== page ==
They certainly have demonstrated some intent and effort to be detrimental to my goals in the belief that they have power to be, but I’m not of the belief that intent and effort is enough for a response: They would have to take actions that I find relevantly obstructive to my interests and aspirations. It is certainly an annoyance to not be able to establish a presence on IRC with communities interactively with a project I’ve worked that hard on (DHLP), but I don’t know that it is the obstruction or barrier it would have presented as all those years ago: They’ve got about a third of the users, and a third of the channels between Libera and OFTC (which took on the staffers from Freenode that left which did not end up at Libera, and there is still some crossover). Not only are they at a fraction of their former user base, but many many projects moved to other platforms to facilitate their community engagement. Factor in that these bans are trivial to circumvent and it’s not a huge issue even if it is annoying. They’ve simply become an unwilling platform for someone with a great deal of willpower if I choose to involve them at all in my endeavours.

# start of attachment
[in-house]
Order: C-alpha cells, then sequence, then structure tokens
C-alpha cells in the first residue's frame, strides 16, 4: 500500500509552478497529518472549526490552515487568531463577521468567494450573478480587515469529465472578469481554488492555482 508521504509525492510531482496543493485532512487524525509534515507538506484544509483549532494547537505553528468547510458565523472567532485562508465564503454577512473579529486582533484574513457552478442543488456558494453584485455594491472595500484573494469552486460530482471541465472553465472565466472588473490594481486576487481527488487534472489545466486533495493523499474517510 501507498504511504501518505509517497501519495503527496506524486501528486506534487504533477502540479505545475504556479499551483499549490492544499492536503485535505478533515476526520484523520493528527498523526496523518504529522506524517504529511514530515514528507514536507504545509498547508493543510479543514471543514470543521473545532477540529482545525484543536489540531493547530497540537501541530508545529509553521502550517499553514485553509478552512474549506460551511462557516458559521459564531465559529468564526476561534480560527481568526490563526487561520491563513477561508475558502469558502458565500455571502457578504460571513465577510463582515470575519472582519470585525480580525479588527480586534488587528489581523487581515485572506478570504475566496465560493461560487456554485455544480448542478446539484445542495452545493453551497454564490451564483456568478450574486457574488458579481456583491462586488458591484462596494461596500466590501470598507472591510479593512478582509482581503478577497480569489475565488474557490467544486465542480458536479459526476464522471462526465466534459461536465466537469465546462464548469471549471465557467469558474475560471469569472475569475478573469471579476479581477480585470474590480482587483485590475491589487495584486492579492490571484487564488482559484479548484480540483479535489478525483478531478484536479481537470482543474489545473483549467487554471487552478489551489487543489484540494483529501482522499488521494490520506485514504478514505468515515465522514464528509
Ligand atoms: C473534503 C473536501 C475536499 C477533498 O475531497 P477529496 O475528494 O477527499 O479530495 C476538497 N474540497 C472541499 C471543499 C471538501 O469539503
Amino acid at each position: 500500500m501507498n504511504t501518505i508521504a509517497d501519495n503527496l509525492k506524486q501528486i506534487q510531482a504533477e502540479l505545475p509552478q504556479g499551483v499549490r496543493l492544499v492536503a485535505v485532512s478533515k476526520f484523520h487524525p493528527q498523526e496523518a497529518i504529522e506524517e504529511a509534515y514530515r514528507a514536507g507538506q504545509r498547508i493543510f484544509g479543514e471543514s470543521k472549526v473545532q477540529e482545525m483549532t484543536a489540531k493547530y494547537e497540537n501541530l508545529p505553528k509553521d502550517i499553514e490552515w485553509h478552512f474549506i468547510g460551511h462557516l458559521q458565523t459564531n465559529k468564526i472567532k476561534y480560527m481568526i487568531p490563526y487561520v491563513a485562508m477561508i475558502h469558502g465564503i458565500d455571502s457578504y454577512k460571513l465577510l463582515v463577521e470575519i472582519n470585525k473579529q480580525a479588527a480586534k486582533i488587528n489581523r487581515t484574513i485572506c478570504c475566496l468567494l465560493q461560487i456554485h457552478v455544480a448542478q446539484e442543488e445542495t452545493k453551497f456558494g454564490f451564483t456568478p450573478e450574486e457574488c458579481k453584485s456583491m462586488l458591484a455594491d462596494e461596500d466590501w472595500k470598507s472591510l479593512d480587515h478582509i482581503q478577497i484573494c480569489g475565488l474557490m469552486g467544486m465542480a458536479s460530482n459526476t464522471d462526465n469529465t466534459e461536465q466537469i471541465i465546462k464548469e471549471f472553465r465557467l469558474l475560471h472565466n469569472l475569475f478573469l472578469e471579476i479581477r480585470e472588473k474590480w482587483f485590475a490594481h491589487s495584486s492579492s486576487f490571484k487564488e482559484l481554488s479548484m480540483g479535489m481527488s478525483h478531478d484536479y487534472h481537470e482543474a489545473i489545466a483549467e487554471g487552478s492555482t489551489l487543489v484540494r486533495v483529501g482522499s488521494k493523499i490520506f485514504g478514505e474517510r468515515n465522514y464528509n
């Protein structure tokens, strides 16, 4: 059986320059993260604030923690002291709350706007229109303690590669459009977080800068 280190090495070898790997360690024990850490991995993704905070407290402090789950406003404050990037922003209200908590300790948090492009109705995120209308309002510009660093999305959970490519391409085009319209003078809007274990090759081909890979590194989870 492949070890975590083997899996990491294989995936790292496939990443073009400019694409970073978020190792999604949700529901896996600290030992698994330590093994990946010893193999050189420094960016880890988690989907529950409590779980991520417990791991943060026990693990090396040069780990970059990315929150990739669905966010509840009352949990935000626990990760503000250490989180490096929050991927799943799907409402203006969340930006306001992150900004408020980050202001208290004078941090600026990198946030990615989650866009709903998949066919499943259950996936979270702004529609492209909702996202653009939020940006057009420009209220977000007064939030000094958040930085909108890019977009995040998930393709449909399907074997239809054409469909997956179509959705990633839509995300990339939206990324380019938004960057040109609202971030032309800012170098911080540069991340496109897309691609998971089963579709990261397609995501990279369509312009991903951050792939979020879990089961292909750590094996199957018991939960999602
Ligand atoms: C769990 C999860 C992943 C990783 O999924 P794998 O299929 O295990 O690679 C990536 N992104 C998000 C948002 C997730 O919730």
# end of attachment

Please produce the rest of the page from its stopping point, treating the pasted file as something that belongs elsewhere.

I’ve got mixed feelings about all of this. I pretty much grew up on IRC and watched the technological landscape that is F/OSS grow up on it with me. I’ve been there since about 1996 evolving, learning, fighting, collaborating, failing, winnning, growing. I was just a kid the first time I signed on. I remember the Lilo days and had some fun interactions with him. But, the world has changed. It continues to change. As much as I want to hold onto IRC out of nostalgia, where I contributed to the socialized consciousness that spawned so much utility in the world, it may be time to let it die.
What I don’t like about the divestiture from IRC in F/OSS is that, there was no real standardized replacement. Most are web applications and commercialized platforms with dubious methods of transmitting and storing of text (privacy and control concerns) and even more dubious control over what users can do, what user data is collected to be able to access those communities, even with control over what tools they use to interact — to the point that they’ve essentially provided walled gardens to individual communities, establishing deep silos between those communities. There’s no common protocol on a server-client topology with varied, decentralized control centers. Mastadon was promising but it’s another web platform that can facilitate a level of control that administrators shouldn’t have over community participants.